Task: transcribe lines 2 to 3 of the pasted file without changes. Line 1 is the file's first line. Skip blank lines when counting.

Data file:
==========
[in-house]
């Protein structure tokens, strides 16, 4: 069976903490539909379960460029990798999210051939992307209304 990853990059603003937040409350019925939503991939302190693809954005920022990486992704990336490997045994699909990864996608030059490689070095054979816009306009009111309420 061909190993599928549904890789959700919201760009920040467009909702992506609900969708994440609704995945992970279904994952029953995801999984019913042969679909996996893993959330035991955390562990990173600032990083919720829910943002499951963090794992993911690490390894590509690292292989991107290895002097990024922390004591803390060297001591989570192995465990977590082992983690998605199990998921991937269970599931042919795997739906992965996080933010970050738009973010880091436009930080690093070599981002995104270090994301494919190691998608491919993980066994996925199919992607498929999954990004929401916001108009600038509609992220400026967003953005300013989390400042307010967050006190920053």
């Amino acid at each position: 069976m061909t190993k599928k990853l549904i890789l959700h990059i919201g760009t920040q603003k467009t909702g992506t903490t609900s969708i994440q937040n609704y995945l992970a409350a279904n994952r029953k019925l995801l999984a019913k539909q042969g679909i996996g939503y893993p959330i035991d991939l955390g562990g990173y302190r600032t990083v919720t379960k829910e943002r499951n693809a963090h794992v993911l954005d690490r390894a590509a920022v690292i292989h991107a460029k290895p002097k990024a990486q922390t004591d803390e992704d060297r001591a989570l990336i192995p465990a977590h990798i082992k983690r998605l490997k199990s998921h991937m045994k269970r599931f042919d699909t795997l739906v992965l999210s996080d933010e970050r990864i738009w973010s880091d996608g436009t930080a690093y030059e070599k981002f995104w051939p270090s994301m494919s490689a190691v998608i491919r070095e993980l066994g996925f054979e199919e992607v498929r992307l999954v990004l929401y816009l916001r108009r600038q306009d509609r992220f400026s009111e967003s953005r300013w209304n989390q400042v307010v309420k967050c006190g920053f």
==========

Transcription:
């Protein structure tokens, strides 16, 4: 069976903490539909379960460029990798999210051939992307209304 990853990059603003937040409350019925939503991939302190693809954005920022990486992704990336490997045994699909990864996608030059490689070095054979816009306009009111309420 061909190993599928549904890789959700919201760009920040467009909702992506609900969708994440609704995945992970279904994952029953995801999984019913042969679909996996893993959330035991955390562990990173600032990083919720829910943002499951963090794992993911690490390894590509690292292989991107290895002097990024922390004591803390060297001591989570192995465990977590082992983690998605199990998921991937269970599931042919795997739906992965996080933010970050738009973010880091436009930080690093070599981002995104270090994301494919190691998608491919993980066994996925199919992607498929999954990004929401916001108009600038509609992220400026967003953005300013989390400042307010967050006190920053």
């Amino acid at each position: 069976m061909t190993k599928k990853l549904i890789l959700h990059i919201g760009t920040q603003k467009t909702g992506t903490t609900s969708i994440q937040n609704y995945l992970a409350a279904n994952r029953k019925l995801l999984a019913k539909q042969g679909i996996g939503y893993p959330i035991d991939l955390g562990g990173y302190r600032t990083v919720t379960k829910e943002r499951n693809a963090h794992v993911l954005d690490r390894a590509a920022v690292i292989h991107a460029k290895p002097k990024a990486q922390t004591d803390e992704d060297r001591a989570l990336i192995p465990a977590h990798i082992k983690r998605l490997k199990s998921h991937m045994k269970r599931f042919d699909t795997l739906v992965l999210s996080d933010e970050r990864i738009w973010s880091d996608g436009t930080a690093y030059e070599k981002f995104w051939p270090s994301m494919s490689a190691v998608i491919r070095e993980l066994g996925f054979e199919e992607v498929r992307l999954v990004l929401y816009l916001r108009r600038q306009d509609r992220f400026s009111e967003s953005r300013w209304n989390q400042v307010v309420k967050c006190g920053f």